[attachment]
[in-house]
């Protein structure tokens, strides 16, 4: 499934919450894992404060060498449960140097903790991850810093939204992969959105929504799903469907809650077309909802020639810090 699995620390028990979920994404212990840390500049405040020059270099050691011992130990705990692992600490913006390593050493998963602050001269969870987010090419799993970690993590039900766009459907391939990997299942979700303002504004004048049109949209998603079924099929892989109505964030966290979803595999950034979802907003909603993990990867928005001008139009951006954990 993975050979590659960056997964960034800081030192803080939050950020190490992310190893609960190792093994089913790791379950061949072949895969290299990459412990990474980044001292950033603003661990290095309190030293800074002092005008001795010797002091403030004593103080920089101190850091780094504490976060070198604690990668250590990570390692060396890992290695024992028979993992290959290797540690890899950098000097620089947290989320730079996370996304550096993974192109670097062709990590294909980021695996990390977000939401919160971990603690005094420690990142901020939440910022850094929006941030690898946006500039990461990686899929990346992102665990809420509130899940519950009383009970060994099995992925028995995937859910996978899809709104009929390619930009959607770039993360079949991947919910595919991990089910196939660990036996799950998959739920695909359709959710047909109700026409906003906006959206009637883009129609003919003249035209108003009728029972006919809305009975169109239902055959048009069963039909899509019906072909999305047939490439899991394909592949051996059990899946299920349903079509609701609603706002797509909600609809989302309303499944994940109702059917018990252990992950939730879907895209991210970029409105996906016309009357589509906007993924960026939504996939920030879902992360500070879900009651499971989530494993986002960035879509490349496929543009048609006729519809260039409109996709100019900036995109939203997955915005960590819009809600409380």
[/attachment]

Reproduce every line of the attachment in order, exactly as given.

[in-house]
């Protein structure tokens, strides 16, 4: 499934919450894992404060060498449960140097903790991850810093939204992969959105929504799903469907809650077309909802020639810090 699995620390028990979920994404212990840390500049405040020059270099050691011992130990705990692992600490913006390593050493998963602050001269969870987010090419799993970690993590039900766009459907391939990997299942979700303002504004004048049109949209998603079924099929892989109505964030966290979803595999950034979802907003909603993990990867928005001008139009951006954990 993975050979590659960056997964960034800081030192803080939050950020190490992310190893609960190792093994089913790791379950061949072949895969290299990459412990990474980044001292950033603003661990290095309190030293800074002092005008001795010797002091403030004593103080920089101190850091780094504490976060070198604690990668250590990570390692060396890992290695024992028979993992290959290797540690890899950098000097620089947290989320730079996370996304550096993974192109670097062709990590294909980021695996990390977000939401919160971990603690005094420690990142901020939440910022850094929006941030690898946006500039990461990686899929990346992102665990809420509130899940519950009383009970060994099995992925028995995937859910996978899809709104009929390619930009959607770039993360079949991947919910595919991990089910196939660990036996799950998959739920695909359709959710047909109700026409906003906006959206009637883009129609003919003249035209108003009728029972006919809305009975169109239902055959048009069963039909899509019906072909999305047939490439899991394909592949051996059990899946299920349903079509609701609603706002797509909600609809989302309303499944994940109702059917018990252990992950939730879907895209991210970029409105996906016309009357589509906007993924960026939504996939920030879902992360500070879900009651499971989530494993986002960035879509490349496929543009048609006729519809260039409109996709100019900036995109939203997955915005960590819009809600409380």